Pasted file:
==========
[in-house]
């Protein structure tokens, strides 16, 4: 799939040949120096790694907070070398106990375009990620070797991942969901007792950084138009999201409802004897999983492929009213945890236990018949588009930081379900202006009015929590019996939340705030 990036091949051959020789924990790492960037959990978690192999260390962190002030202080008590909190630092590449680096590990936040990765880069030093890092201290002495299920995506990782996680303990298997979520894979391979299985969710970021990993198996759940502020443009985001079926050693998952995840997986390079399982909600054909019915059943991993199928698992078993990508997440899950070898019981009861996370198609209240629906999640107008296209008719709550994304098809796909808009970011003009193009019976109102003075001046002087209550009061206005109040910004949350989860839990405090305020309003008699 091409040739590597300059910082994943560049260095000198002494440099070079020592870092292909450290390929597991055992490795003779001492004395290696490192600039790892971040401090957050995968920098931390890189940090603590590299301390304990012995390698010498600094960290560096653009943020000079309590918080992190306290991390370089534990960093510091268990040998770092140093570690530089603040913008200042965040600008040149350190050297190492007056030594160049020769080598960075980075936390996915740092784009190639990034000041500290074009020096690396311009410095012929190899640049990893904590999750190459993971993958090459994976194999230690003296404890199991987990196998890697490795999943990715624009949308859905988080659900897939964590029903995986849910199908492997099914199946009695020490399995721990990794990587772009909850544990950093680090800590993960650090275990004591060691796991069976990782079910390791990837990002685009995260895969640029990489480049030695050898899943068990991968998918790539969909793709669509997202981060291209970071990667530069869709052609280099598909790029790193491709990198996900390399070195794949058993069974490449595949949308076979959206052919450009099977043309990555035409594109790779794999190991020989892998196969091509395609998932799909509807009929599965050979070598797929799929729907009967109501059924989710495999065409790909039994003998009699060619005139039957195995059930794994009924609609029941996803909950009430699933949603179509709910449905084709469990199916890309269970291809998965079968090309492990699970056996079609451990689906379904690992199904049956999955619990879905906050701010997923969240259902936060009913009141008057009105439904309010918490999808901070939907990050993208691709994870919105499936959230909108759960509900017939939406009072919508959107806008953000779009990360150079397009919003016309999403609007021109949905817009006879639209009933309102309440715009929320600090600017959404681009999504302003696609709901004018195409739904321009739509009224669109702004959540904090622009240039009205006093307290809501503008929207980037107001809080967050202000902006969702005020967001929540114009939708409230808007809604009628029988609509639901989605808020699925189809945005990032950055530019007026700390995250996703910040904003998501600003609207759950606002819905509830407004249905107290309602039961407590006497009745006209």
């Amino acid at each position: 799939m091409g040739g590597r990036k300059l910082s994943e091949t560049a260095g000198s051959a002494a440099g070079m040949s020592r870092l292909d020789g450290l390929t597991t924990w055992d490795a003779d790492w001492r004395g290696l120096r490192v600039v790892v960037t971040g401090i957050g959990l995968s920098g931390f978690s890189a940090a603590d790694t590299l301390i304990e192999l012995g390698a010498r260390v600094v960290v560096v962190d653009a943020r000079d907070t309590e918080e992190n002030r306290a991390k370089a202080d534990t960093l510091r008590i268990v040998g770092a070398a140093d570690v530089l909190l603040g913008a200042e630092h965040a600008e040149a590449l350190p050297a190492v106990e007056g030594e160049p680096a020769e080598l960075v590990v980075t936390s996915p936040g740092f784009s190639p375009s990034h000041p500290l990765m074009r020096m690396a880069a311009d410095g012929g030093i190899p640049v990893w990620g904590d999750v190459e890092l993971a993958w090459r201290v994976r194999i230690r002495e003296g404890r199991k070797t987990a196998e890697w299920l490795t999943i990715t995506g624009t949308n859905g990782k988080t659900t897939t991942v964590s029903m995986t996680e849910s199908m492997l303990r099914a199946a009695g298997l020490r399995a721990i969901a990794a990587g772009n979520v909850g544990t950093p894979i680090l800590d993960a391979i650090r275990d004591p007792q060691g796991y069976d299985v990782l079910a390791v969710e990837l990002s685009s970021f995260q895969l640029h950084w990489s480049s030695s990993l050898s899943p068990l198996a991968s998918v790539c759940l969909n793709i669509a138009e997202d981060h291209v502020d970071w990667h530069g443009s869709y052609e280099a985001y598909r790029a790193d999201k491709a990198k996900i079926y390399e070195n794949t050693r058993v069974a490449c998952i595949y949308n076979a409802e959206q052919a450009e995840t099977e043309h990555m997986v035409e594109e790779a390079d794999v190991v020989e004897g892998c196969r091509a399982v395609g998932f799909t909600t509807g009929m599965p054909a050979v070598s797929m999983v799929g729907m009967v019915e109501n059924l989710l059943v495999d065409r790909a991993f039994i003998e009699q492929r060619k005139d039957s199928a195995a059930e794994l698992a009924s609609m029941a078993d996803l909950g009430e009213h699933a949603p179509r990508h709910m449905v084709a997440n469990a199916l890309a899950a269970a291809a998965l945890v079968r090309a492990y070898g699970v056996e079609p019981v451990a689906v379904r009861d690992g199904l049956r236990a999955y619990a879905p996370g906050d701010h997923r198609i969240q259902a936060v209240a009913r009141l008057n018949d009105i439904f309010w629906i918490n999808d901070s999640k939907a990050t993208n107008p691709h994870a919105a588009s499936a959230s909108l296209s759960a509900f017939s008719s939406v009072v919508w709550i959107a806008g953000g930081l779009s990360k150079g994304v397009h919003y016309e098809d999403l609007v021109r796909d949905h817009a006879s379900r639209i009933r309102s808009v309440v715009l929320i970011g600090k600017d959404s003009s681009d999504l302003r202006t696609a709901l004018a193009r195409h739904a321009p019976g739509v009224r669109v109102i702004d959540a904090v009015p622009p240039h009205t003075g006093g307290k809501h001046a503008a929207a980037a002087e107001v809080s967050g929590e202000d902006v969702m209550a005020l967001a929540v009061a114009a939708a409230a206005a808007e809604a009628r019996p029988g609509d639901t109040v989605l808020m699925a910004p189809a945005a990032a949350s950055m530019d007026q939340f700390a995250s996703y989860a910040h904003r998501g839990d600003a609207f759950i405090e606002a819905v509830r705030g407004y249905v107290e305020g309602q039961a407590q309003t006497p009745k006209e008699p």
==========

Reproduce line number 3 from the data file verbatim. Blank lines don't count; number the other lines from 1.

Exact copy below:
């Amino acid at each position: 799939m091409g040739g590597r990036k300059l910082s994943e091949t560049a260095g000198s051959a002494a440099g070079m040949s020592r870092l292909d020789g450290l390929t597991t924990w055992d490795a003779d790492w001492r004395g290696l120096r490192v600039v790892v960037t971040g401090i957050g959990l995968s920098g931390f978690s890189a940090a603590d790694t590299l301390i304990e192999l012995g390698a010498r260390v600094v960290v560096v962190d653009a943020r000079d907070t309590e918080e992190n002030r306290a991390k370089a202080d534990t960093l510091r008590i268990v040998g770092a070398a140093d570690v530089l909190l603040g913008a200042e630092h965040a600008e040149a590449l350190p050297a190492v106990e007056g030594e160049p680096a020769e080598l960075v590990v980075t936390s996915p936040g740092f784009s190639p375009s990034h000041p500290l990765m074009r020096m690396a880069a311009d410095g012929g030093i190899p640049v990893w990620g904590d999750v190459e890092l993971a993958w090459r201290v994976r194999i230690r002495e003296g404890r199991k070797t987990a196998e890697w299920l490795t999943i990715t995506g624009t949308n859905g990782k988080t659900t897939t991942v964590s029903m995986t996680e849910s199908m492997l303990r099914a199946a009695g298997l020490r399995a721990i969901a990794a990587g772009n979520v909850g544990t950093p894979i680090l800590d993960a391979i650090r275990d004591p007792q060691g796991y069976d299985v990782l079910a390791v969710e990837l990002s685009s970021f995260q895969l640029h950084w990489s480049s030695s990993l050898s899943p068990l198996a991968s998918v790539c759940l969909n793709i669509a138009e997202d981060h291209v502020d970071w990667h530069g443009s869709y052609e280099a985001y598909r790029a790193d999201k491709a990198k996900i079926y390399e070195n794949t050693r058993v069974a490449c998952i595949y949308n076979a409802e959206q052919a450009e995840t099977e043309h990555m997986v035409e594109e790779a390079d794999v190991v020989e004897g892998c196969r091509a399982v395609g998932f799909t909600t509807g009929m599965p054909a050979v070598s797929m999983v799929g729907m009967v019915e109501n059924l989710l059943v495999d065409r790909a991993f039994i003998e009699q492929r060619k005139d039957s199928a195995a059930e794994l698992a009924s609609m029941a078993d996803l909950g009430e009213h699933a949603p179509r990508h709910m449905v084709a997440n469990a199916l890309a899950a269970a291809a998965l945890v079968r090309a492990y070898g699970v056996e079609p019981v451990a689906v379904r009861d690992g199904l049956r236990a999955y619990a879905p996370g906050d701010h997923r198609i969240q259902a936060v209240a009913r009141l008057n018949d009105i439904f309010w629906i918490n999808d901070s999640k939907a990050t993208n107008p691709h994870a919105a588009s499936a959230s909108l296209s759960a509900f017939s008719s939406v009072v919508w709550i959107a806008g953000g930081l779009s990360k150079g994304v397009h919003y016309e098809d999403l609007v021109r796909d949905h817009a006879s379900r639209i009933r309102s808009v309440v715009l929320i970011g600090k600017d959404s003009s681009d999504l302003r202006t696609a709901l004018a193009r195409h739904a321009p019976g739509v009224r669109v109102i702004d959540a904090v009015p622009p240039h009205t003075g006093g307290k809501h001046a503008a929207a980037a002087e107001v809080s967050g929590e202000d902006v969702m209550a005020l967001a929540v009061a114009a939708a409230a206005a808007e809604a009628r019996p029988g609509d639901t109040v989605l808020m699925a910004p189809a945005a990032a949350s950055m530019d007026q939340f700390a995250s996703y989860a910040h904003r998501g839990d600003a609207f759950i405090e606002a819905v509830r705030g407004y249905v107290e305020g309602q039961a407590q309003t006497p009745k006209e008699p």